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  • Reply helen May 31, 2019 at 8:40 am

    Just wanted to endorse the shirts mentioned in one of your previous t-shirt posts – Jungmaven! I *love* the 100% hemp tee, which I got as part of a 5 for $100 grab bag from the company. Highly recommended, perfect hang, nice weight, etc.

    Also, Erin, I loved hearing your interview on “Hey mama.” It was refreshing to hear someone talking about *not* being anxious about parenting (or at least, aiming for that). It reminded me that this too is a choice; that is, I can’t change the way in which the world structures and genders the work of parenting, but I can choose to limit my engagement with its assumptions about guilt, etc.

    • Reply ERIN BOYLE May 31, 2019 at 10:37 am

      Yes! Jungmaven is great! Mine was quite roomy on me and eventually got too worn out for wear but agreed! (And thank you so much for listening!!)

  • Reply Jennifer C. May 31, 2019 at 12:32 pm

    I would also add Alabama Chanin t-shirts to the list. They are unisex in style, come in multiple weights, and made in Alabama from organic cotton, which is really important to me.

    • Reply ERIN BOYLE May 31, 2019 at 12:44 pm

      I love Alabama Chanin!

  • Reply Nina May 31, 2019 at 3:06 pm

    I don’t find t-shirts to be especially short-lived – I guess maybe it depends on what your standards of presentability are?? I have some that are definitely more than a decade old. I avoid buying or making tees with elastane blended in, because they wear out much more quickly and can’t be washed hot to get rid of stains/smells, and I steer clear of super-fine ’tissue’ jersey. Also, I always choose 100% (organic) cotton but I was given a cotton/poly blend T as a gift a little while ago and was shocked how quickly it wore out. (Btw, for anyone wanting to sew their own, the Basic InstincT pattern from Secondo Piano is FREE and a really well-drafted basic cut.)

    • Reply ERIN BOYLE May 31, 2019 at 3:09 pm

      sure! also depends on how many you have, how often you wear, whether you’re breast-feeding et cetera!

      • Reply Nina June 1, 2019 at 12:00 pm

        Yes to all, and I guess hitching them up to nurse must stretch them out pretty badly. I also NEVER tumble-dry any of my clothes, they’re all hung to dry (inside, tiny flat) – I think that makes a huge difference.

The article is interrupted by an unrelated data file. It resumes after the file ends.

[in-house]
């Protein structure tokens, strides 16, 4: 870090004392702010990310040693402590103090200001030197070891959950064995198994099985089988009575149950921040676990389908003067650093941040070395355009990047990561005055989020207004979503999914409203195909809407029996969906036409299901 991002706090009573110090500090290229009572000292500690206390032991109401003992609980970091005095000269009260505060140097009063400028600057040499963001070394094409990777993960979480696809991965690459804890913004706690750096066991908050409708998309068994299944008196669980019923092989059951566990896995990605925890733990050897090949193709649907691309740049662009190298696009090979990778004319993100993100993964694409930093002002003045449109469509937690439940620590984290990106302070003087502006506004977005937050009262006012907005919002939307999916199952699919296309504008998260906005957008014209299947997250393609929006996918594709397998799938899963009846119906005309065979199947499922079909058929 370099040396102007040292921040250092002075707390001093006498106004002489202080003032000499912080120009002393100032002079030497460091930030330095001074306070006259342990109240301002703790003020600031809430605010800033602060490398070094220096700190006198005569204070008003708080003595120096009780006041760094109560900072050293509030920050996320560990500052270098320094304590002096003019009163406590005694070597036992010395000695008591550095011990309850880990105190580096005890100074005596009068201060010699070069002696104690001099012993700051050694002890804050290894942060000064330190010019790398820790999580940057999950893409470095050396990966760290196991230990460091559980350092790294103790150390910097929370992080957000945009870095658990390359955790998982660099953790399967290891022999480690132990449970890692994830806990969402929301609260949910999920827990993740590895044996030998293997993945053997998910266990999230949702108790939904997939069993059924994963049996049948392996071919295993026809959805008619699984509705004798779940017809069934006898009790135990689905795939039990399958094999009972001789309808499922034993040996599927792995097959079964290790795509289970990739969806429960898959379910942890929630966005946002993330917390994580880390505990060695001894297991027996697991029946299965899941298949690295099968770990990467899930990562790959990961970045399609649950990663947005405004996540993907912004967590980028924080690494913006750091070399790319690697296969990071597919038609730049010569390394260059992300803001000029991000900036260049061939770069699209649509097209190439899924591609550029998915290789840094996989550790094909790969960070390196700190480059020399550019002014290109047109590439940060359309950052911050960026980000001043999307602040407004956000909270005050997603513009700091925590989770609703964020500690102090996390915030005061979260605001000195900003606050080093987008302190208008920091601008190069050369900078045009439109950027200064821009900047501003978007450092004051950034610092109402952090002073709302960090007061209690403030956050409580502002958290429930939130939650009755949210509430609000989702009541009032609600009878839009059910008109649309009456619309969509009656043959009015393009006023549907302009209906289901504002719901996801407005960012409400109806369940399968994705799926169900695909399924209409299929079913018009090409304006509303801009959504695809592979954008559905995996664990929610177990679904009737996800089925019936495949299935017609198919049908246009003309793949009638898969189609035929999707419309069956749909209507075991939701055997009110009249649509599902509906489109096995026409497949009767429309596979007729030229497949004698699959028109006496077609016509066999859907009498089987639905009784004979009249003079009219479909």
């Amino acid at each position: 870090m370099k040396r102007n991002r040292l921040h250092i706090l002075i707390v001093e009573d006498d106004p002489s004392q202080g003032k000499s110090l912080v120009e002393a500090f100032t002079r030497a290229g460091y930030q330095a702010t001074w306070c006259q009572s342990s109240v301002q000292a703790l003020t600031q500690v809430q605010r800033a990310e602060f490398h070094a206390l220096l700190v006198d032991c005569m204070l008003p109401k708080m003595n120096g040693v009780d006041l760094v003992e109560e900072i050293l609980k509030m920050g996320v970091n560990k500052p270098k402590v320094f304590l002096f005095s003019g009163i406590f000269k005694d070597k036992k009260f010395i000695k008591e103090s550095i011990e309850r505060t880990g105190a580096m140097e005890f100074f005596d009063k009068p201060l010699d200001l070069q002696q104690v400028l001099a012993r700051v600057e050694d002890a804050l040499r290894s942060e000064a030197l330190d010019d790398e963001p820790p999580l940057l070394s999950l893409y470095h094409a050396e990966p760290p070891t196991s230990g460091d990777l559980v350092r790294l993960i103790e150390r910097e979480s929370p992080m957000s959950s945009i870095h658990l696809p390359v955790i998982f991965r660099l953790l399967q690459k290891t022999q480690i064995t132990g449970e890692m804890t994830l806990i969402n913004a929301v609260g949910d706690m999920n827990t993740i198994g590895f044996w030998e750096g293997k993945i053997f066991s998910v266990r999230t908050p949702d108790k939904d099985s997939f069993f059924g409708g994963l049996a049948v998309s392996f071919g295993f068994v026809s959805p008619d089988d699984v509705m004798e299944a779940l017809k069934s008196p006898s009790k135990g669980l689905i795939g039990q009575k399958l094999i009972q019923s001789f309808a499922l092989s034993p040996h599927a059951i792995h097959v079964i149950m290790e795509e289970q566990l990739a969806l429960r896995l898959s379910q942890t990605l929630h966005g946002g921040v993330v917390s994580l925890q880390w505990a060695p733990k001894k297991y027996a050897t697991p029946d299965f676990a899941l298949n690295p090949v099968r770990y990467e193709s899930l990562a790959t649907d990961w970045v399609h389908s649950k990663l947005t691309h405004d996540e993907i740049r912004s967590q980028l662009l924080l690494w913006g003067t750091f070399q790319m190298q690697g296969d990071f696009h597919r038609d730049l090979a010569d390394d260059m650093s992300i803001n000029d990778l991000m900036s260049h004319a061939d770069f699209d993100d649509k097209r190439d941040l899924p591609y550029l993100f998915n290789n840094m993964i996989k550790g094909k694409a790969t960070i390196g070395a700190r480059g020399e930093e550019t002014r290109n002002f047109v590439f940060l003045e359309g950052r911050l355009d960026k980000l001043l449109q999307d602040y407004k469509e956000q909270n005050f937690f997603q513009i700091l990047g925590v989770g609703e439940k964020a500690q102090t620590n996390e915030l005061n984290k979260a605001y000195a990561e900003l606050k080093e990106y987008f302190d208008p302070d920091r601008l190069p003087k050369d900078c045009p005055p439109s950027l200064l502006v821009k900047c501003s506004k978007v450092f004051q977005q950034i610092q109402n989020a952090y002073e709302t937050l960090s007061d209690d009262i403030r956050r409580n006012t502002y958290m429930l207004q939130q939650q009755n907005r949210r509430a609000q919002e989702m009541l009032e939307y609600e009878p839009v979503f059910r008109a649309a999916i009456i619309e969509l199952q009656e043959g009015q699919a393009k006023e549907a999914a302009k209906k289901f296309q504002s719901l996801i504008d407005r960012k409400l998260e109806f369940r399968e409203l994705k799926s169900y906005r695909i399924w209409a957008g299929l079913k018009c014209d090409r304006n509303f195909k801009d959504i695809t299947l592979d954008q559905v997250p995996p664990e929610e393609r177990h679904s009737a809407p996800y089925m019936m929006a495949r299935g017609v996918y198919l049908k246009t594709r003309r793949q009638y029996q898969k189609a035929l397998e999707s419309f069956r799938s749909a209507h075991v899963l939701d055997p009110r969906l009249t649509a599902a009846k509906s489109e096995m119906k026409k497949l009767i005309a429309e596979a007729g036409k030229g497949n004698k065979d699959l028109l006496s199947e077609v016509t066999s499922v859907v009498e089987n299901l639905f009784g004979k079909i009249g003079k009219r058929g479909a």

• Reply Kim P June 7, 2019 at 4:12 pm

          I agree; air drying t-shirts makes all of the difference.

  • Reply Amelia May 31, 2019 at 4:21 pm

    I am partial to Jungmaven hemp tees, they wear so well, and get so soft with age.

    • Reply ERIN BOYLE June 1, 2019 at 6:59 am

      Glad! I one for a few years, too! Featured in past posts!

  • Reply Sarah May 31, 2019 at 5:59 pm

    Also highly recommend Kotn!

    • Reply ERIN BOYLE June 1, 2019 at 7:03 am

      Ah, yes! I meant to include those guys! I’ve never tried a t-shirt of theirs, but James has a pair of their sweatpants!

  • Reply Jess May 31, 2019 at 8:20 pm

    This round up is so very helpful, thank you Erin!

  • Reply MissEm June 1, 2019 at 11:36 pm

    So glad for this list! One thing I wish is that more places would include large chested or plus size models for t shirts, because they look so different on different bodies (necklines, stretch, etc), but I love having this good list. I’m so completely done with garbage “tissue tees” and “vintage style” which usually means see through and going to shred after a season.

    • Reply Aku June 3, 2019 at 5:03 pm

      For high quality plus size tees (and models of all kids), I love Universal Standard’s Tee Rex!

      • Reply Aku June 3, 2019 at 5:04 pm

        *of all kinds!

  • Reply heidi June 3, 2019 at 9:59 am

    i’m tall, so not really looking for cropped. any suggestions? i’m having the hardest time finding anything!

  • Reply Emily June 4, 2019 at 12:36 pm

    I like Pact organics also.

  • Reply Sommer June 8, 2019 at 4:31 pm

    Do you have a referral code for For Days if you are a member? Thanks!

    • Reply ERIN BOYLE June 10, 2019 at 9:50 am

      I’m not positive how it works! I’m still on the waiting list.

      • Reply Sommer June 19, 2019 at 8:35 am

        Okay! Thank you. 🙂

  • Reply Rue June 14, 2019 at 10:08 am

    I’m really digging Everlane’s scoop neck linen t! Crew necks look weird on me, and this scoop is wide enough to avoid the “middle school boy” vibe (I’m petite) but still sits high on my chest. I took it on a trip and got several wears from every wash, even with no deodorant in sight. Linen is magic. It’s the wool of summer!